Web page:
We work at the interface between computation and the physical sciences, computational intelligence, and computer simulations 


Over the years we have pioneered several research areas:



Computer Simulations

The fundamental equations that govern Nature at atomistic scales are well understood in terms of quantum mechanics.  Solving such equations is not possible apart from very simple systems, yet solutions to this problem represent one of the grand challenges for computational sciences as it would allow an understanding of all properties of molecular systems.  We investigate this challenge by solving the sampling and accuracy problems of atomistic simulations using machine learning, physics, and GPUs. 

Computational intelligence

Understanding and replicating human-level intelligence in machines is of great importance for the progress of humanity. We look at intelligence as a physics problem trying to understand the key components. Two key factors in human intelligence are prediction and population learning. Recently, we ranked second in the Unity obstacle tower challenge, an AI testbed for navigation, puzzle solving, etc. We currently own the SOTA on this challenge using PytorchRL.


Molecular simulations on GPUs ACEMD/OPENMM

OpenMM is a high-performance toolkit for molecular simulation. Use it as an application, a library, or a flexible programming environment. We co-lead OpenMM together with John Chodera from MSKCC, Tom Markland and Peter Eastman from U. Stanford.

A framework for machine learning molecular simulations

TorchMD intends to provide a simple to use API for performing molecular dynamics using PyTorch. This enables researchers to more rapidly do research in force-field development as well as integrate seamlessly neural network potentials into the dynamics, with the simplicity and power of PyTorch.

A modular framework for advancing AI

PyTorchRL is a pytorch-based library for RL that allows to easily assemble RL agents using a set of core reusable and easily extendable sub-modules as building blocks. PyTorchRL permits the definition of distributed training architectures with flexibility and independence of the Agent components.

GPUGRID.net is one of the largest distributed computing project worldwide. GPUGRID pioneered the use of GPUs in distributed computing.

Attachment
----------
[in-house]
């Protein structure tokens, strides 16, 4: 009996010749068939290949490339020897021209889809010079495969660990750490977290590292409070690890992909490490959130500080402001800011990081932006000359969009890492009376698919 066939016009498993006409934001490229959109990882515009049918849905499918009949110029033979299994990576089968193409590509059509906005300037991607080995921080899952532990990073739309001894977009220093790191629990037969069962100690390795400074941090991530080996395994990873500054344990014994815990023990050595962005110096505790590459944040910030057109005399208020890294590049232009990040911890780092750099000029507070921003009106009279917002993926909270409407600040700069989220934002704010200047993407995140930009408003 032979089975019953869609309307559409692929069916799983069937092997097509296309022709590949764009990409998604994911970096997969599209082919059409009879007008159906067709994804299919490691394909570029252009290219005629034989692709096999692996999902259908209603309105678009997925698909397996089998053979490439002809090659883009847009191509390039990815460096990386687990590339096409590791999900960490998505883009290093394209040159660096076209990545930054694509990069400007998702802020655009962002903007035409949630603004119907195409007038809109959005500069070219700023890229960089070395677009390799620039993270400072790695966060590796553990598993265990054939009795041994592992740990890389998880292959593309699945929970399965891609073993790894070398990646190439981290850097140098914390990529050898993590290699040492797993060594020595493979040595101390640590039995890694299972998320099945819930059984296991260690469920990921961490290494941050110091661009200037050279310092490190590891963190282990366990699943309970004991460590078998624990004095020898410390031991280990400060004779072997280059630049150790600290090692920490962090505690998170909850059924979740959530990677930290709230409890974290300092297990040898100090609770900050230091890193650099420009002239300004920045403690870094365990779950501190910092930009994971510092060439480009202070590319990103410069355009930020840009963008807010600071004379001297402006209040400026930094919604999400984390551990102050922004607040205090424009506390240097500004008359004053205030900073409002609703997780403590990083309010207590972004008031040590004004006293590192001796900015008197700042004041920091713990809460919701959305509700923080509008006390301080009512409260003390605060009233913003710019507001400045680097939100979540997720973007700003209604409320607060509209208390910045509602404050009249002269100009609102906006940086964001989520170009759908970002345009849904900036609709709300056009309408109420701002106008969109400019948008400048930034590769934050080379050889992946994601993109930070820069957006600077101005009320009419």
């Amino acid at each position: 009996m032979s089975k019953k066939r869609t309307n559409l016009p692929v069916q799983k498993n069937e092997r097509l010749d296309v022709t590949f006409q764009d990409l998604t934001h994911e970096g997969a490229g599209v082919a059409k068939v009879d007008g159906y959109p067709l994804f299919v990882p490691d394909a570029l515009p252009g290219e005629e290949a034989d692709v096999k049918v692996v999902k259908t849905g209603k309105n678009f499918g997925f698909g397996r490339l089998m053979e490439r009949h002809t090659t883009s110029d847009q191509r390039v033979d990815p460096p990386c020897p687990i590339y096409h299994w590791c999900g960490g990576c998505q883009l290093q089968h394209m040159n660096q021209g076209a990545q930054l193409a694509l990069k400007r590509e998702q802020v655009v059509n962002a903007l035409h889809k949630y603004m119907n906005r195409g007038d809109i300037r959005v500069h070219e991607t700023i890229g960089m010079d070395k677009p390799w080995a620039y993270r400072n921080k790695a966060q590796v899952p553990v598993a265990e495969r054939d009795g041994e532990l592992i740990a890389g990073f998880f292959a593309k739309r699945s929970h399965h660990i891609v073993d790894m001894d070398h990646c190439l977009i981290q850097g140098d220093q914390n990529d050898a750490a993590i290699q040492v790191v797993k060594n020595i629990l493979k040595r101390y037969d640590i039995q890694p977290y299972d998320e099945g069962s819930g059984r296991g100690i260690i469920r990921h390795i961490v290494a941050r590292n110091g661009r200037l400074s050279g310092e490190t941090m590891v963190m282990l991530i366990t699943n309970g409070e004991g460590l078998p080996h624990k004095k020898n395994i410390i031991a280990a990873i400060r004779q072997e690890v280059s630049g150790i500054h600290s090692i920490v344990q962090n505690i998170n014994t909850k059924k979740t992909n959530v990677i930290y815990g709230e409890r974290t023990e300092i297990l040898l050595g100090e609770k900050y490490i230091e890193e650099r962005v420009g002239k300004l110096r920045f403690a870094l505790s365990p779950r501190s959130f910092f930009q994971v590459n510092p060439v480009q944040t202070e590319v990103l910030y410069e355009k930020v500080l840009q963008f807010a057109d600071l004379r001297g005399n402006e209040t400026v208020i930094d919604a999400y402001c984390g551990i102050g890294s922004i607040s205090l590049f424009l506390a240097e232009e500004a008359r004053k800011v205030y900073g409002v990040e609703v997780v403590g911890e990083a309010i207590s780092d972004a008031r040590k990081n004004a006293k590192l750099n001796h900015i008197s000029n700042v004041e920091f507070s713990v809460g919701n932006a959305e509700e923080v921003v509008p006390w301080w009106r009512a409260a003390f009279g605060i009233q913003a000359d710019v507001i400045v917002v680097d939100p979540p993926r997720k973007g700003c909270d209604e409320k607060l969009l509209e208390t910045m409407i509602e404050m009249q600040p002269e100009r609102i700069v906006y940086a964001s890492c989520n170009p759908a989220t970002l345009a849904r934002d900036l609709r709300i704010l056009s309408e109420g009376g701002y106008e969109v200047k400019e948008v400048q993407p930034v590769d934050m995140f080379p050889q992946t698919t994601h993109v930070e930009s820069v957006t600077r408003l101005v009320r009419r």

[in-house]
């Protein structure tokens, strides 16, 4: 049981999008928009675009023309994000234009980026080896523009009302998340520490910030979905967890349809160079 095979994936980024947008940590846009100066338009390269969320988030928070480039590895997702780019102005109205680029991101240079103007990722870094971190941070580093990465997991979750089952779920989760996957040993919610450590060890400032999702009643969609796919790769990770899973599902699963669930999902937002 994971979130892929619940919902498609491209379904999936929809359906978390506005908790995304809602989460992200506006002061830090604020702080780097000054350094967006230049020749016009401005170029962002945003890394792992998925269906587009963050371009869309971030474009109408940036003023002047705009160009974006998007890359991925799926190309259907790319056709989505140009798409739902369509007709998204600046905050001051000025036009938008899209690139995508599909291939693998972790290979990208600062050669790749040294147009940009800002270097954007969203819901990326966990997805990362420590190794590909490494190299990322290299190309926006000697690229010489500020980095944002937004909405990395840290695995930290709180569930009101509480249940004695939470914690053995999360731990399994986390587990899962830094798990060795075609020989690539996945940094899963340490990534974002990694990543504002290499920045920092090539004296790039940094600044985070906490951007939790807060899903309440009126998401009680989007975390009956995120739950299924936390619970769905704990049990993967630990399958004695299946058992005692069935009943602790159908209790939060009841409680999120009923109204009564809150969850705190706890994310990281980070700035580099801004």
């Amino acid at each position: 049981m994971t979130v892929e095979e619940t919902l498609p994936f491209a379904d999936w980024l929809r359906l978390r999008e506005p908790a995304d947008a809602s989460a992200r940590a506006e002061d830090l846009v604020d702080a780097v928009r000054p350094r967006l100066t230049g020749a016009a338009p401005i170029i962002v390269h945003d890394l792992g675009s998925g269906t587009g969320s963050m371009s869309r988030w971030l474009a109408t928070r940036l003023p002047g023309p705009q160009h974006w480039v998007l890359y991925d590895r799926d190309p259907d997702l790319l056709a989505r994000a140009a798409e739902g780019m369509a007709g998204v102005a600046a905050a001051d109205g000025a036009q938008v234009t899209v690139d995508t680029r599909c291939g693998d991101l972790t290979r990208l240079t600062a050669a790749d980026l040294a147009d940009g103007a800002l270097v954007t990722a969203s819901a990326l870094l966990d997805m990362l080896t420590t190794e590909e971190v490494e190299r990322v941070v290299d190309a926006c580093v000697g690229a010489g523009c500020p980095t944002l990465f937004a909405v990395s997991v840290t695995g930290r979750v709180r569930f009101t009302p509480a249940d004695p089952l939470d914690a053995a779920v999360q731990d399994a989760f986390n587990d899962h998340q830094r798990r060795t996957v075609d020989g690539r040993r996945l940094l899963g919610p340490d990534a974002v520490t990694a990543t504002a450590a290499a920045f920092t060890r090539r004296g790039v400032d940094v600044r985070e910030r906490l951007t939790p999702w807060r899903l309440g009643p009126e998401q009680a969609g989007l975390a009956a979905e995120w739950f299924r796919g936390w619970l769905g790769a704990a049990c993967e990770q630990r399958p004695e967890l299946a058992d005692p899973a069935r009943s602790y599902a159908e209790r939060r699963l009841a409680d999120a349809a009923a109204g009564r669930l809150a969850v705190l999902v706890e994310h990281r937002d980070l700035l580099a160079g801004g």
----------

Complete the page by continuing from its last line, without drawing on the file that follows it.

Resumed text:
ACEMD has pioneered the use of GPUs for molecular simulations allowing for high-throughput simulations. ACEMD is still one of fastest molecular dynamics code and compatible with input files from Charmm and Amber. 

HTMD is a Python platform for computational biology, including molecular simulations, docking, Markov state models, molecule manipulation, build tools, adaptive sampling. Entire experiments can be coded in a single Python script.

Playmolecule is an application-based site that contains methods, predictors and machine learning approaches, most of which are publicly available for drug discovery. Currently managed by Acellera Ltd.



We are always looking for talented people who would like to join the laboratory. We praise on diversity of expertises, e.g. mathematics, chemistry, computer science, statistics, physics, biology, biotechnology, etc. If you are a hard-working, self-motivated person with the ambition to do great science, send us an email at gianni.defabritiis@upf.edu.



National Institutes of Health

OpenMM is currently (July 2021 - Mar 2025) supported by the National Institute of General Medical Sciences of the National Institutes of Health under award number R01GM140090.


Computational Methods, based on human biology, are now reaching maturity in the biomedical domain, rendering predictive models of health and disease increasingly relevant to clinical practice by providing a personalized aspect to treatment. 


Developing the algorithms to automate drug discovery. 


Gianni De Fabritiis, Icrea research professor at University Pompeu Fabra, Head of Computational Science Laboratory, PRBB, Barcelona.

Email:  gianni.defabritiis at upf.edu